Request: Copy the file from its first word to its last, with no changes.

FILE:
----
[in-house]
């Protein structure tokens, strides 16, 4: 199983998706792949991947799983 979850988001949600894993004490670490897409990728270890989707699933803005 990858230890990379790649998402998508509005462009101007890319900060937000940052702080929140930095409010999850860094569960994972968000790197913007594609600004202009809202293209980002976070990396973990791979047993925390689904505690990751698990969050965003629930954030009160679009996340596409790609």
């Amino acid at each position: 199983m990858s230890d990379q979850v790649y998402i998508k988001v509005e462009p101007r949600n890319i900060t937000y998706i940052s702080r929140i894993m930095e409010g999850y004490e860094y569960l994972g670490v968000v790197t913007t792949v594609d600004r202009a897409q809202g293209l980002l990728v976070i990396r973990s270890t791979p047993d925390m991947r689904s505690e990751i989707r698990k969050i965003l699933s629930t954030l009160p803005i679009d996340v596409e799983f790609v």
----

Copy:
[in-house]
């Protein structure tokens, strides 16, 4: 199983998706792949991947799983 979850988001949600894993004490670490897409990728270890989707699933803005 990858230890990379790649998402998508509005462009101007890319900060937000940052702080929140930095409010999850860094569960994972968000790197913007594609600004202009809202293209980002976070990396973990791979047993925390689904505690990751698990969050965003629930954030009160679009996340596409790609």
């Amino acid at each position: 199983m990858s230890d990379q979850v790649y998402i998508k988001v509005e462009p101007r949600n890319i900060t937000y998706i940052s702080r929140i894993m930095e409010g999850y004490e860094y569960l994972g670490v968000v790197t913007t792949v594609d600004r202009a897409q809202g293209l980002l990728v976070i990396r973990s270890t791979p047993d925390m991947r689904s505690e990751i989707r698990k969050i965003l699933s629930t954030l009160p803005i679009d996340v596409e799983f790609v």